Where then wert Thou then to me, and how far from me? Far verily was I straying from Thee, barred from the very husks of the swine, whom with husks I fed. For how much better are the fables of poets and grammarians than these snares? For verses, and poems, and “Medea flying,” are more profitable truly than these men’s five elements, variously disguised, answering to five dens of darkness, which have no being, yet slay the believer. For verses and poems I can turn to true food, and “Medea flying,” though I did sing, I maintained not; though I heard it sung, I believed not: but those things I did believe. Woe, woe, by what steps was I brought down to the depths of hell! toiling and turmoiling through want of Truth, since I sought after Thee, my God (to Thee I confess it, who hadst mercy on me, not as yet confessing), not according to the understanding of the mind, wherein Thou willedst that I should excel the beasts, but according to the sense of the flesh. But Thou wert more inward to me than my most inward part; and higher than my highest. I lighted upon that bold woman, simple and knoweth nothing, shadowed out in Solomon, sitting at the door, and saying, Eat ye bread of secrecies willingly, and drink ye stolen waters which are sweet: she seduced me, because she found my soul dwelling abroad in the eye of my flesh, and ruminating on such food as through it I had devoured.
For other than this, that which really is I knew not; and was, as it were through sharpness of wit, persuaded to assent to foolish deceivers, when they asked me, “whence is evil?” “is God bounded by a bodily shape, and has hairs and nails?” “are they to be esteemed righteous who had many wives at once, and did kill men, and sacrifice living creatures?” At which I, in my ignorance, was much troubled, and departing from the truth, seemed to myself to be making towards it; because as yet I knew not that evil was nothing but a privation of good, until at last a thing ceases altogether to be; which how should I see, the sight of whose eyes reached only to bodies, and of my mind to a phantasm? And I knew not God to be a Spirit, not one who hath parts extended in length and breadth, or whose being was bulk; for every bulk is less in a part than in the whole: and if it be infinite, it must be less in such part as is defined by a certain space, than in its infinitude; and so is not wholly every where, as Spirit, as God. And what that should be in us, by which we were like to God, and might be rightly said to be after the image of God, I was altogether ignorant.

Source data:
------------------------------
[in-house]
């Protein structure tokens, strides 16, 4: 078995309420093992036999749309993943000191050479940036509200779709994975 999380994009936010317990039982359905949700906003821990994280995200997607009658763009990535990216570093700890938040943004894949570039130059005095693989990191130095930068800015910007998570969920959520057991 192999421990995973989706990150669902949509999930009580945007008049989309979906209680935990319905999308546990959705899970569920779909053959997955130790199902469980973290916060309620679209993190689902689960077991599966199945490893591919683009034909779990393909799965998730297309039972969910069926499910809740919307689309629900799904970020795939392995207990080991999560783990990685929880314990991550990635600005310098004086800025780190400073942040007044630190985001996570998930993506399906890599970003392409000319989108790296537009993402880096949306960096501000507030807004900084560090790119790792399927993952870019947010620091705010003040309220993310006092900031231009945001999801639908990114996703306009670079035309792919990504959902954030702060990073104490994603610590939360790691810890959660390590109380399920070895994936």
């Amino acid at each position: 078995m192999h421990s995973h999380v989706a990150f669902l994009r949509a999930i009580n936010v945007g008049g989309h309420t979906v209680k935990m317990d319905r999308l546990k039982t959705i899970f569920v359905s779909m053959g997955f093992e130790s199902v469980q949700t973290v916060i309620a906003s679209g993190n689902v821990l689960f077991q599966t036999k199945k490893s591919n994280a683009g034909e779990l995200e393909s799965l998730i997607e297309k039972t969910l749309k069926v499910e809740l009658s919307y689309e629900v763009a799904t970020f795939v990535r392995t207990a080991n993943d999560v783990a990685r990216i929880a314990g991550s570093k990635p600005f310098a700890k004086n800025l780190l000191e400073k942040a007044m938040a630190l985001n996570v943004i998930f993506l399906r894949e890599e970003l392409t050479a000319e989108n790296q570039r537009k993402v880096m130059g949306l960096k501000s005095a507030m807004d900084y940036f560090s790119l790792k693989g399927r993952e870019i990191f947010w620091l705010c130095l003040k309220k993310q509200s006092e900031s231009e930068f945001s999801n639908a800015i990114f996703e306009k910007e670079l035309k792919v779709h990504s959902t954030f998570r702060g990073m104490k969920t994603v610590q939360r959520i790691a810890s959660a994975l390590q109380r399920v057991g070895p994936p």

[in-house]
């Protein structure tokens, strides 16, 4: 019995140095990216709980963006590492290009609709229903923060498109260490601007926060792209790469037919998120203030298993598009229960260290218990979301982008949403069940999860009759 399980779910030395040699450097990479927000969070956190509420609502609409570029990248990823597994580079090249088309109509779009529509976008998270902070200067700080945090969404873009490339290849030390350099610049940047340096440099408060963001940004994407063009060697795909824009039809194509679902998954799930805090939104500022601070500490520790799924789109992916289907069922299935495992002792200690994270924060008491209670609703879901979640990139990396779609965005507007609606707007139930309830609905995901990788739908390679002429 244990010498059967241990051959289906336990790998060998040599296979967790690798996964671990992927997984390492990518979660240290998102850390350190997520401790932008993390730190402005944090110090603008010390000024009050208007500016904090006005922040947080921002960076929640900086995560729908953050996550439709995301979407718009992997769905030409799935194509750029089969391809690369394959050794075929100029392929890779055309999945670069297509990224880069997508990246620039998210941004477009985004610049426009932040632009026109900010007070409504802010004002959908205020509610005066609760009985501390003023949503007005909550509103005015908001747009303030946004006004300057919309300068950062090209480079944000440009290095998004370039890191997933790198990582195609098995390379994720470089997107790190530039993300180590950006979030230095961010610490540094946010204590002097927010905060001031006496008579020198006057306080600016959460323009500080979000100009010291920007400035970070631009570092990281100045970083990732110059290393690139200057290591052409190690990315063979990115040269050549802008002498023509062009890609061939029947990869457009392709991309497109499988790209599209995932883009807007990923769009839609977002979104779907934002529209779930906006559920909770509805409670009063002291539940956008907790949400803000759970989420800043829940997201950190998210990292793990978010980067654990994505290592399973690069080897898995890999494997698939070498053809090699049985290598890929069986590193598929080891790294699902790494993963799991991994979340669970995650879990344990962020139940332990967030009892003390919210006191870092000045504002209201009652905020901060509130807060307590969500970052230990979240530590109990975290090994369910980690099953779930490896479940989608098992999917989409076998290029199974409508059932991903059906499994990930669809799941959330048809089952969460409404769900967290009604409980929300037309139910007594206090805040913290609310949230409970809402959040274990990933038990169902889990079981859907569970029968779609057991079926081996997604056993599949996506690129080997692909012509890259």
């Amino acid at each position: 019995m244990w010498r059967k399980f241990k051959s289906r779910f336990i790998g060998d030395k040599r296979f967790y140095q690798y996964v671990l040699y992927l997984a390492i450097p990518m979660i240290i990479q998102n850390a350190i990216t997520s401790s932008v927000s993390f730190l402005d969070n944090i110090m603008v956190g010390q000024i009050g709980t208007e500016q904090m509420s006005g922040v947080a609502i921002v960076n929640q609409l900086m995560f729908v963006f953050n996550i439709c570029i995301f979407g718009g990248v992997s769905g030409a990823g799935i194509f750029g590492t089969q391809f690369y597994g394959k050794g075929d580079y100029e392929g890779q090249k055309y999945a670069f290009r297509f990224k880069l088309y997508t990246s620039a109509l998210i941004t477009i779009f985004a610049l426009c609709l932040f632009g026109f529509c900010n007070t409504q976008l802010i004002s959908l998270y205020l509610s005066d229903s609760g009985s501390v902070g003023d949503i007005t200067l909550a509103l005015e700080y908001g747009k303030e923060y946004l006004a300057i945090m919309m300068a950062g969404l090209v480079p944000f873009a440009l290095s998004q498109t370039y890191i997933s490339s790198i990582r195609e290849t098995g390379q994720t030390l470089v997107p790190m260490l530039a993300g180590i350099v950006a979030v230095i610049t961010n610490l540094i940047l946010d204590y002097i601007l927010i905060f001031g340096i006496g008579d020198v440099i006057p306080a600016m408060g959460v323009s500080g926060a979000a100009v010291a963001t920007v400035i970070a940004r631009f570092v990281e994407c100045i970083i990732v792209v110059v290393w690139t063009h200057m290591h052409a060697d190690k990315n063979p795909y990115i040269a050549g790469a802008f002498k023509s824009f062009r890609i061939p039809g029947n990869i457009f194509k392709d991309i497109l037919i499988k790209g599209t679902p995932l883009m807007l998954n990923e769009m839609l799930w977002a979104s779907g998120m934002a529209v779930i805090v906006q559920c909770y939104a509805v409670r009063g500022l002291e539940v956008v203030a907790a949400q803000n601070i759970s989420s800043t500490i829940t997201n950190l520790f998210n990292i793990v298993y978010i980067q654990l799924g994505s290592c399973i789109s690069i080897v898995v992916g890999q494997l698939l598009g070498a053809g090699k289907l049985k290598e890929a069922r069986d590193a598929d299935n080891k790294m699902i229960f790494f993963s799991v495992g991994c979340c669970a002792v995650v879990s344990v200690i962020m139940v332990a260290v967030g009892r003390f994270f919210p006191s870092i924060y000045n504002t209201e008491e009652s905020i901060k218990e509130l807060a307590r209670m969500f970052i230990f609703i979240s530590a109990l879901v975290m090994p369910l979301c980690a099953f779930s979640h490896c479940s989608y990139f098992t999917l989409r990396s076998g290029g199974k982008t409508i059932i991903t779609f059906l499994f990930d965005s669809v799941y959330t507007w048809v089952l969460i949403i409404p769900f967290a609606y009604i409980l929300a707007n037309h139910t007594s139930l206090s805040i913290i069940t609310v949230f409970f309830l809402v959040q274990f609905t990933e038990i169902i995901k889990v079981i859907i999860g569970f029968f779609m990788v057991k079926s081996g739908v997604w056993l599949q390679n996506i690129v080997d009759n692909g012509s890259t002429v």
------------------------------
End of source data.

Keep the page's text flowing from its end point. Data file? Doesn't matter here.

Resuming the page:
We will continue reading The Confessions of St. Augustine in our next episode.
Dear friend, if you do not believe on the Lord Jesus Christ as your Savior, may I encourage you to get to know Him today. First, accept the fact that you are a sinner, and that you have broken God’s law. The Bible says in Romans 3:23: “For all have sinned and come short of the glory of God.”
Second, accept the fact that there is a penalty for sin. The Bible states in Romans 6:23: “For the wages of sin is death…”
Third, accept the fact that you are on the road to hell. Jesus Christ said in Matthew 10:28: “And fear not them which kill the body, but are not able to kill the soul: but rather fear him which is able to destroy both soul and body in hell.”
Also, the Bible states in Revelation 21:8: “But the fearful, and unbelieving, and the abominable, and murderers, and whoremongers and sorcerers, and idolaters, and all liars, shall have their part in the lake which burneth with fire and brimstone: which is the second death.”
Now this is bad news, but here’s the good news. Jesus Christ said in John 3:16: “For God so loved the world, that he gave his only begotten Son, that whosoever believeth in him should not perish, but have everlasting life.” Just believe in your heart that Jesus Christ died for your sins, was buried, and rose from the dead by the power of God for you so that you can live eternally with Him. Pray and ask Him to come into your heart today, and He will.
Romans 10:9-13 says, “That if thou shalt confess with thy mouth the Lord Jesus, and shalt believe in thine heart that God hath raised him from the dead, thou shalt be saved. For with the heart man believeth unto righteousness; and with the mouth confession is made unto salvation. For the scripture saith, Whosoever believeth on him shall not be ashamed. For there is no difference between the Jew and the Greek: for the same Lord over all is rich unto all that call upon him. For whosoever shall call upon the name of the Lord shall be saved.”
Until next time,
God bless you!